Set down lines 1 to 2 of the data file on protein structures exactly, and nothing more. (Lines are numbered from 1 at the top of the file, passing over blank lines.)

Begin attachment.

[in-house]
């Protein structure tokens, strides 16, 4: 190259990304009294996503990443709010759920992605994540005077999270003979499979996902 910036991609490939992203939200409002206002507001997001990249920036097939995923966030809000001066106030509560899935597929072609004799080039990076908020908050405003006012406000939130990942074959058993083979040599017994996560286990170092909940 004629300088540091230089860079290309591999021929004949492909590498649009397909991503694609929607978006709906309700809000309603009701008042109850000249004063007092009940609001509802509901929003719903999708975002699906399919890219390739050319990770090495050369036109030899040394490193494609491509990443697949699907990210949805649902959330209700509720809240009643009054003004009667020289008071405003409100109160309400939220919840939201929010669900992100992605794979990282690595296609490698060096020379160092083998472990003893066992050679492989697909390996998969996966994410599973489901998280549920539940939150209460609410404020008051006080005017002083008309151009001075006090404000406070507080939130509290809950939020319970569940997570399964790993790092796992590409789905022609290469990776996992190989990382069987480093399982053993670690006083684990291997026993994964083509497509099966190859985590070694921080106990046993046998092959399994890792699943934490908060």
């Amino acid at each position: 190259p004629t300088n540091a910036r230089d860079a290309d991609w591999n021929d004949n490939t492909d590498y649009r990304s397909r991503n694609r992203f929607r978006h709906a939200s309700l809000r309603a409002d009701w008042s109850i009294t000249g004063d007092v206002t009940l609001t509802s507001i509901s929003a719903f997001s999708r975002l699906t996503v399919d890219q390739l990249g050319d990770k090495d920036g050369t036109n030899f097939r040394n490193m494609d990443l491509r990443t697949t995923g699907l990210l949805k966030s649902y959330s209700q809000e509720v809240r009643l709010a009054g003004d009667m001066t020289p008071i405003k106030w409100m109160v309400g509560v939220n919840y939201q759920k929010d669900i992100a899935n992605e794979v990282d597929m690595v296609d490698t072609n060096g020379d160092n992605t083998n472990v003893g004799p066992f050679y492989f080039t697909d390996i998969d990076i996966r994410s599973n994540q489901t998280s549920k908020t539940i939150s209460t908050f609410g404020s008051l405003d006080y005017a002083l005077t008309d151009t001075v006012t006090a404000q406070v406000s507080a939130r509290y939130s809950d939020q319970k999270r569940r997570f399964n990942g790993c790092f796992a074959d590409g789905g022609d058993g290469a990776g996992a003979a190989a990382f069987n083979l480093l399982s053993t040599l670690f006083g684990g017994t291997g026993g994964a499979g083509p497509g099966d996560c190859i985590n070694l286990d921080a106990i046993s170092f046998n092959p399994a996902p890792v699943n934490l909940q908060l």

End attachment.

[in-house]
């Protein structure tokens, strides 16, 4: 190259990304009294996503990443709010759920992605994540005077999270003979499979996902 910036991609490939992203939200409002206002507001997001990249920036097939995923966030809000001066106030509560899935597929072609004799080039990076908020908050405003006012406000939130990942074959058993083979040599017994996560286990170092909940 004629300088540091230089860079290309591999021929004949492909590498649009397909991503694609929607978006709906309700809000309603009701008042109850000249004063007092009940609001509802509901929003719903999708975002699906399919890219390739050319990770090495050369036109030899040394490193494609491509990443697949699907990210949805649902959330209700509720809240009643009054003004009667020289008071405003409100109160309400939220919840939201929010669900992100992605794979990282690595296609490698060096020379160092083998472990003893066992050679492989697909390996998969996966994410599973489901998280549920539940939150209460609410404020008051006080005017002083008309151009001075006090404000406070507080939130509290809950939020319970569940997570399964790993790092796992590409789905022609290469990776996992190989990382069987480093399982053993670690006083684990291997026993994964083509497509099966190859985590070694921080106990046993046998092959399994890792699943934490908060």